October 24, 2019

Shaping Our Future with STEM: My International STEM Studio Journey

There is a new set of action-based principles I live my life by, which are to Innovate, Collaborate and Create. These three principles are the guidelines for achieving success and building a better world. This is also the goal of the TGR EDU: Create. These principles motivate me to keep on moving until I accomplish my goals. Your limitation- it’s only your imagination.

International STEM Studio is an amazing initiative. I learned about it after the CEO of Soronko Academy, my boss, attended the inaugural training in 2018. She came back with a new perspective on how to teach science, technology, engineering and math (STEM) at the academy and how to organize training of the trainer sessions to enable her to share the knowledge she had gained with others, who trained in different parts of Ghana. When she asked me if I would like to take part in the next cohort of the International STEM Studio, I jumped on board with excitement. I couldn’t wait for the growth in the knowledge I knew the training session would come with. I thought about my students, and I knew this was an opportunity to provide them with better education and guide them toward achieving their goals.

On July 25th I embarked on a trip to the flagship TGR Learning Lab in Anaheim, CA sponsored by the United States African Development Foundation (USADF) to participate in International STEM Studio. The content and information which was given to me before the training was detailed and informative. It allowed me to be prepared and self-assured for the training. Soronko Academy is a skill and development academy. We teach digital skills and human-centered design to children and adults. As the Project Manager/Trainer at Soronko Academy, I was excited to see how I could integrate science, math and engineering fully in the academy. We kicked off the training on Sunday, with introductions and participated in BINGO and a goose chase activity to strengthen the interactions between the participants gathered in the room and get to know each other more. I was excited to be in the presence of educators and curriculum development specialists from countries worldwide.

TGR Foundation provides a higher quality learning experience and a safe and positive space for students to spend time learning, critically-thinking, problem-solving and collaborating. During the week we studied Inquiry-based learning, Question-Based Focus, 5E structure, Bloom vs. Webb’s quick draw, collaborative learning and drone technology. These courses focused on each part of STEM training. The course was an eye-opener to me; in my country, our method of learning is theory-based and centered on root memorization. This course aided me in understanding how to engage the kids in STEM to make it practical and applicable to real-life situations. I appreciated and loved how the teaching model was designed in a manner that constantly kept us engaged. I was also able to learn a lot from the other educators and collaborate with them on projects, which helped me get a different perspective on each topic in the training.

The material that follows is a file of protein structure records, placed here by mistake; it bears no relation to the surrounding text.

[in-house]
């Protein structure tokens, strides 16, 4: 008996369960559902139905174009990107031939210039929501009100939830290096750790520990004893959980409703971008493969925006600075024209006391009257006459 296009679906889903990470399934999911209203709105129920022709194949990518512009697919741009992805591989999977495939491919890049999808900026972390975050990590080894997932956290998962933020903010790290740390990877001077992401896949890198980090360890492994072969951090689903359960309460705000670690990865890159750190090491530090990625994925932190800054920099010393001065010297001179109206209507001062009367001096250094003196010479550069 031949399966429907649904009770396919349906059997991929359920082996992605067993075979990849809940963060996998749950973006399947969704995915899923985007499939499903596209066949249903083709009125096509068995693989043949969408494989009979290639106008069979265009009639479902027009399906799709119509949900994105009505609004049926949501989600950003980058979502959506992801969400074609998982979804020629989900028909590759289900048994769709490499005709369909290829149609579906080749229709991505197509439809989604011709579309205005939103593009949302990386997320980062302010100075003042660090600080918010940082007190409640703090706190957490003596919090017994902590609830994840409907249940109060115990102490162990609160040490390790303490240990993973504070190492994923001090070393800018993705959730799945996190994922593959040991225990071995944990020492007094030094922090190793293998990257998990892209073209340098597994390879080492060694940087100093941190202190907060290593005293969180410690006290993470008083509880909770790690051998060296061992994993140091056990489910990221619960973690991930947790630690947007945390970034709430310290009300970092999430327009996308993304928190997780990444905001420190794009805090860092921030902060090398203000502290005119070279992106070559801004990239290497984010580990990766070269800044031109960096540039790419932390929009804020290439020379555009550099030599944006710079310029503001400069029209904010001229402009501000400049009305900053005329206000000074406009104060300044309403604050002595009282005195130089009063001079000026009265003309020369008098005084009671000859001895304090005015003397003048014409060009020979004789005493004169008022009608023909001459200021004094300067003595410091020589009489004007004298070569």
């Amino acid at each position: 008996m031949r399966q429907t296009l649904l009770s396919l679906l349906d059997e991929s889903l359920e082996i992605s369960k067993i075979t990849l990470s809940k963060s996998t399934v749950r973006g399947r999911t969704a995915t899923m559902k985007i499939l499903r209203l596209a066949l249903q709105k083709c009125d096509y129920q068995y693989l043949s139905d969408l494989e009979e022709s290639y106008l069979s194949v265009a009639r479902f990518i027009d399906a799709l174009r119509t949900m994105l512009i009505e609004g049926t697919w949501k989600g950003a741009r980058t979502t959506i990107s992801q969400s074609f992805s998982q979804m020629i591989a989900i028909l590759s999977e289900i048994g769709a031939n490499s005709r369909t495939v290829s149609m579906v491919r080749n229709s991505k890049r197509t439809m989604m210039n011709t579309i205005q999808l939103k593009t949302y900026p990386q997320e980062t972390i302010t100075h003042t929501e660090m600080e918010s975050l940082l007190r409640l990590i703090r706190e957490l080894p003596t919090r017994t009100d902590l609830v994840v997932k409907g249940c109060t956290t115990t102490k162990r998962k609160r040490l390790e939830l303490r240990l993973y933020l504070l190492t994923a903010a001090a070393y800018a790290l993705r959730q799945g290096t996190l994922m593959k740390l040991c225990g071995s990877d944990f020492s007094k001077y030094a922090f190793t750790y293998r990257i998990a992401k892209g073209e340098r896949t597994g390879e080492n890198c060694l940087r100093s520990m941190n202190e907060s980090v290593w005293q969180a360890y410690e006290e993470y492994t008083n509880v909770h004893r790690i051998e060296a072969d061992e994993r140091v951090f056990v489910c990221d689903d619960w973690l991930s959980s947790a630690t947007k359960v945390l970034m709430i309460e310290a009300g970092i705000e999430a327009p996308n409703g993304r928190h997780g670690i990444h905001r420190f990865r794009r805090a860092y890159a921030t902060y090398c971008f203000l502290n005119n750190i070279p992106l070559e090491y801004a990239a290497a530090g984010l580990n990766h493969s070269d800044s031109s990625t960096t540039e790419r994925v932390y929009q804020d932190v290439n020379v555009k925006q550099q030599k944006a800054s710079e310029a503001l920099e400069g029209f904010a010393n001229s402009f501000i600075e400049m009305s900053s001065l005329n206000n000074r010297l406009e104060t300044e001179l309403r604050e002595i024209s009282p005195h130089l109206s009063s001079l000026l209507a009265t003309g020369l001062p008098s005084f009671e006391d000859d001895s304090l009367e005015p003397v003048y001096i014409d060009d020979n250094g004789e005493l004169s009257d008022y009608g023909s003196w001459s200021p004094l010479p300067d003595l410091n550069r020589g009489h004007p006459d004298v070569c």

We had a collaborative hour each night, where educators shared their work, asked questions and formed partnerships. This was an amazing addition to the training. It showed me the importance of collaboration with different educators and having students collaborate on projects. I also was able to pick several ways to help make technology a tool of communication in the classroom between the students and their peers and also between students and their trainers. My highlight of the training was learning drone technology; we are trying to incorporate more practical technology at Soronko Academy. Drone Technology has a lot of benefits, and the students can learn to use these benefits to help their communities.

The International STEM Studio was a great learning curve, and I will always recommend it to other trainers. I met educators that I will stay in contact with, and we will help each other change the world one student at a time. I always say that educators are the primary agents when it comes to education. The TGR Foundation facilitators were exceptional in the delivery of the content.

After an amazing training, I had an opportunity to come back to my country and recreate my training. On Friday the 30th of August 2019, I had a training session for trainers from the Village of Hope and Soronko Academy. I was excited to transfer my knowledge from the International STEM Studio.

I took them through the Flip Grid tool which is a social learning platform that allows educators to ask a question, then the students respond in a video. Students are then able to respond to one another, creating a “web” of discussion. I also demonstrated how Twitter can be used as an educational tool in the classroom. It was a successful training of the trainer’s session, and I can’t wait to see how the students respond to it. As David Warlick said, ‘We need technology in every classroom and in every student and teacher’s hand, because it is the pen and paper of our time, and it is the lens through which we experience much of our world.’

Redefining what it means to be a champion.